I was privileged to serve under General Westmoreland as a paratrooper with the first brigade (Separate) of the 101st Airborne Division in 1967 and 1968. We all thought of him as a hard charger who cared deeply about the welfare of his soldiers. While I, as an NCO, never had the opportunity to get to know him, I did meet him once during the Tet Offensive for a brief time. He was, for that moment, concerned only with me. He directed his fierce gaze into my eyes and asked two questions: “Are your men in good shape?” and “Do you have what you need to carry this fight on?” I answered in the affirmative; he shook my hand and went on about his business. He did his job, and well.
In my opinion, he was vilified by the media because, like all who served there, he was the “old” America. It was about service to country; honor and duty to us. This, at a time when a new American morality (amorality?) was coming into vogue, which required nothing at all from the citizenry and hated the values we soldiers did then and still hold in our hearts. To the new America it was “what’s in it for me? Don’t ask me to suffer for anybody. Just send me off to college so I can practice free love. And by the way, pay my tuition, and don’t tie that to any grades.”p>That attitude is amply demonstrated in Democrat rhetoric to this very day. They are anti-values; anti sacrifice; anti-American, and hopefully the last and sad vestiges of the selfish seventies. William Westmorland, like Dwight D. Eisenhower, would have made a hell of a President. br> — Jay W. Molyneaux br> Wellington, FL /p> p> Thanks, RET, for your defense and remembrance of William Westmoreland. A man not to achieve the fame and laurels of MacArthur, Ike, Patton, et al., but in their league nonetheless for having given his all in a worthy but unsupported cause. Moreover, he was the essence of grace and class for enduring endless calumny. History will be kinder — it wasn’t the man it was the effort. br> —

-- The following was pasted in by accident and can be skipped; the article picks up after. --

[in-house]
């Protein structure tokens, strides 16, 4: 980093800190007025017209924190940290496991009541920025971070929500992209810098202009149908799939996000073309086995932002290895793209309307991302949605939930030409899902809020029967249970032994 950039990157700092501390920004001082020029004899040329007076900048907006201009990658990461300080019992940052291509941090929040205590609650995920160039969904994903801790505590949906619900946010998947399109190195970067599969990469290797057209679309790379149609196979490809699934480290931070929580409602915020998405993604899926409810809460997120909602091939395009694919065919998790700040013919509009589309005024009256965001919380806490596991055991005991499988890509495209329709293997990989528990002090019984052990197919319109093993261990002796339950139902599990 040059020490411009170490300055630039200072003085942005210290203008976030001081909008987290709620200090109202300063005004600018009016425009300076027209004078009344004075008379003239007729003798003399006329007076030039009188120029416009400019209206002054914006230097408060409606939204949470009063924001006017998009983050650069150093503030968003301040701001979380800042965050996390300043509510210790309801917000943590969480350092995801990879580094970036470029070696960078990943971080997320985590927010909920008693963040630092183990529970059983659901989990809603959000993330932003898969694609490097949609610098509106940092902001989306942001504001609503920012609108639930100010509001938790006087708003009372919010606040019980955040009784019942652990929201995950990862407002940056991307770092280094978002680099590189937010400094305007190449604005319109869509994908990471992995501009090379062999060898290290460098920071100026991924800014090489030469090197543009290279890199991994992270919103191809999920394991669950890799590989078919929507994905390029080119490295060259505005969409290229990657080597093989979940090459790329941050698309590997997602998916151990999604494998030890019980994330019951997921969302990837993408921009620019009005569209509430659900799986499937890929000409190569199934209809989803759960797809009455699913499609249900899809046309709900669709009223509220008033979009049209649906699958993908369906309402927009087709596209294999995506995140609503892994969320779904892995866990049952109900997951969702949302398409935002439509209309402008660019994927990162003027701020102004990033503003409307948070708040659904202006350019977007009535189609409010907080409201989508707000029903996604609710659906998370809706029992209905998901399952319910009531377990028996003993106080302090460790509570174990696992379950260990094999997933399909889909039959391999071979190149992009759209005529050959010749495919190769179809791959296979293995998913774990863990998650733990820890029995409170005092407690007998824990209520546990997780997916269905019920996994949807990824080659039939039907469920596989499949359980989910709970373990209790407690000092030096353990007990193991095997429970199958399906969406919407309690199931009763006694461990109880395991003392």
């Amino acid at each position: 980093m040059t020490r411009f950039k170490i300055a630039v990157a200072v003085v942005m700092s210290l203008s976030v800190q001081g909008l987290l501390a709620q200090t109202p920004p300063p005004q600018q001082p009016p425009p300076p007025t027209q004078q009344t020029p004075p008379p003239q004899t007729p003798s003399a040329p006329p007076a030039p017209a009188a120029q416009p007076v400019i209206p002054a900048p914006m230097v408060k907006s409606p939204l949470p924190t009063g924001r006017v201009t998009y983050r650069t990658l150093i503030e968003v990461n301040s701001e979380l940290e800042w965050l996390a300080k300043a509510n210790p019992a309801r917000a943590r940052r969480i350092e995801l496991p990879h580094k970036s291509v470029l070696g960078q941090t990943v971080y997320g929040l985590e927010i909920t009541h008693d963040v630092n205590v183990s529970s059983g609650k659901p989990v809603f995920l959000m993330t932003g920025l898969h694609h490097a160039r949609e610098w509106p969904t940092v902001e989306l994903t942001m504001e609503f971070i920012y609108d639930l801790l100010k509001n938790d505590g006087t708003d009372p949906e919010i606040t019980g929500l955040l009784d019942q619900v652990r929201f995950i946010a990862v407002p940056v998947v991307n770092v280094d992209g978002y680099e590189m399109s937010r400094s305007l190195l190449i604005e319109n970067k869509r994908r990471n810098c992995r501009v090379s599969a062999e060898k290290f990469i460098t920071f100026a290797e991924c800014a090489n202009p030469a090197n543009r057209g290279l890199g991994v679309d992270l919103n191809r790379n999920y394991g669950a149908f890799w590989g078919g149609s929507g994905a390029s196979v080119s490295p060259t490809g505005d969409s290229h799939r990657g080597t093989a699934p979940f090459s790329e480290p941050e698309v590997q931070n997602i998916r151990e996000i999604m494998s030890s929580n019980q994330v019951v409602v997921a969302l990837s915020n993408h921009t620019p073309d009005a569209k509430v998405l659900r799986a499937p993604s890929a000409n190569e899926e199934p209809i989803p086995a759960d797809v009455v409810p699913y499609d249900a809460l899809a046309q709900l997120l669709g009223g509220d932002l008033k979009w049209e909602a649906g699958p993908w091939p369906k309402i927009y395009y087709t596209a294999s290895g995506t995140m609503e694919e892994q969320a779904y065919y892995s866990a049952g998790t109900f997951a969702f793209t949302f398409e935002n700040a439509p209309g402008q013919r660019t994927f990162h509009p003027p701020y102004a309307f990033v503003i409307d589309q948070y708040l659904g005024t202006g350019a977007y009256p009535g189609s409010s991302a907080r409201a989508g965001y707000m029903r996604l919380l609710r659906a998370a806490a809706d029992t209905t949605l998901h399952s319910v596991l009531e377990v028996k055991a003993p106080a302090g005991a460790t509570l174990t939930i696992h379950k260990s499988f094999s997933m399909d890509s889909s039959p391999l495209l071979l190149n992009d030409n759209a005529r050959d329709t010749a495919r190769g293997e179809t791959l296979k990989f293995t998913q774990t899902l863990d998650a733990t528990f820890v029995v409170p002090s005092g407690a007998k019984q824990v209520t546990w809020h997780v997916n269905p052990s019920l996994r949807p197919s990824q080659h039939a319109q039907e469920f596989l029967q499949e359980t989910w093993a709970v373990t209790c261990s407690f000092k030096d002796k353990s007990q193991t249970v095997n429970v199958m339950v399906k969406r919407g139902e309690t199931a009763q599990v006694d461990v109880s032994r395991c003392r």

A man of faith in a godless age is hitting Americans where it hurts.
Mr. and Mrs. American Spectator Reader, let P.J. O’Rourke talk sense to your kids.
In Britain, defending your property can get you life.
The debacle of this president’s administration is both a cause and a symptom of the decline of American values. Unless Congress impeaches him, that decline will go on unchecked. An eminent jurist surveys the damage and assesses the chances for the recovery of our culture.
It won’t take long for conservatives to scratch this presidential wannabe off their 2008 scorecard.
The American Christmas, like the songs that celebrate it, makes room for everybody under the rainbow. Is that why so many people seem to be hostile to it?
Was the President done in by the economy, or by the politics of the economy?
H/T to National Review Online